But avoid foolish questions, and genealogies, and contentions, and strivings about the law; for they are unprofitable and vain (Titus 3:9).
Pauls admonition to avoid foolish questions possibly refers to the fables . . . which minister questions (I Timothy 1:4). Paul had been raised among the Jewish hierarchy and had been exposed to these fables (literally a mysterious discourse, or a superstitious story), and if these were incorporated into the teachings of Christianity, they would dilute the truth. In fact, Paul said, they would bring envy, strife, railings, evil surmisings (I Timothy 6:4); they are unprofitable and vain (Titus 3:9); and they do gender strifes (II Timothy 2:23). Paul also warned against the Jewish practice of researching and recording genealogies, which, because of their prideful attempt to establish divine favor and position on the basis of tribal heritage, engendered the same divisive effects listed above.
Strivings about the law (Titus 3:9) were also unnecessary time consumers, for the law was our schoolmaster to bring us unto Christ. . . . But after that faith is come, we are no longer under a schoolmaster. For ye are all the children of God by faith in Christ Jesus. . . . There is neither Jew nor Greek, there is neither bond nor free (Galatians 3:2428).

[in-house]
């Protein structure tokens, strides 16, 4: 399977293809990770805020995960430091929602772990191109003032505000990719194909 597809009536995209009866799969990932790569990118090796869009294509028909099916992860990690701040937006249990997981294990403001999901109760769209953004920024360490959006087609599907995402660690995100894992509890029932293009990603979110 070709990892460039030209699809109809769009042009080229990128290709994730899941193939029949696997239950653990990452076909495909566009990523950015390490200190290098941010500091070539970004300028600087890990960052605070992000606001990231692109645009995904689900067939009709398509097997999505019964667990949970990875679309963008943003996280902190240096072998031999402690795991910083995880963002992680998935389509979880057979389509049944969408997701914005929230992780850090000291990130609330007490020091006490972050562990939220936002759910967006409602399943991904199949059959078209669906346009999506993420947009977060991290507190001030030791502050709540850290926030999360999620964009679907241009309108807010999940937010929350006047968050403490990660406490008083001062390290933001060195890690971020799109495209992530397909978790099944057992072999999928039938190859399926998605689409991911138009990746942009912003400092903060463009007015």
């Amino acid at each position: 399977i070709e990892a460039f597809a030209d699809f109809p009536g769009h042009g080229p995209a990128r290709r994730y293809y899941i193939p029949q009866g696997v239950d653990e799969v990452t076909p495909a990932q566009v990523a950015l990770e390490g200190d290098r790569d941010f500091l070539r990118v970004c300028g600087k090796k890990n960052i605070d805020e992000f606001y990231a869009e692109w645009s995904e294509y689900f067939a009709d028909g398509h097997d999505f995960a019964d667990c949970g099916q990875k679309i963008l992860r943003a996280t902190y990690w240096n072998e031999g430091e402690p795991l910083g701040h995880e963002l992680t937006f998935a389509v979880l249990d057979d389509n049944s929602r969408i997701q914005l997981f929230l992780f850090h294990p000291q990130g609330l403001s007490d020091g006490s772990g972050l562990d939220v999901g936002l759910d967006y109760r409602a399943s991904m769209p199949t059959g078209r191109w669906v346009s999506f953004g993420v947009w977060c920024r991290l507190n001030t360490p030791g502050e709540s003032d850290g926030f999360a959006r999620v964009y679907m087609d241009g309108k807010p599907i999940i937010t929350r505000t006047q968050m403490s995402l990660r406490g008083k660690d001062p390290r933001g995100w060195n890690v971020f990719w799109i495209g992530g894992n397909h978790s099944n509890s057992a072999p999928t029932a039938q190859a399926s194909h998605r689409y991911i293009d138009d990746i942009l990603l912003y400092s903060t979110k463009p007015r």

Paul wanted his disciples time spent studying Gods word (II Timothy 2:15). He was to teach and exhort with wholesome words, even the words of our Lord Jesus Christ (I Timothy 6:3) and follow after righteousness, godliness, faith, love, patience, meekness (I Timothy 6:11). We also need to heed these instructions, for it is sound doctrine that will exhort and convince the gainsayers (Titus 1:9), and when men see our good works, they will glorify our Father which is in heaven (Matthew 5:16). CJH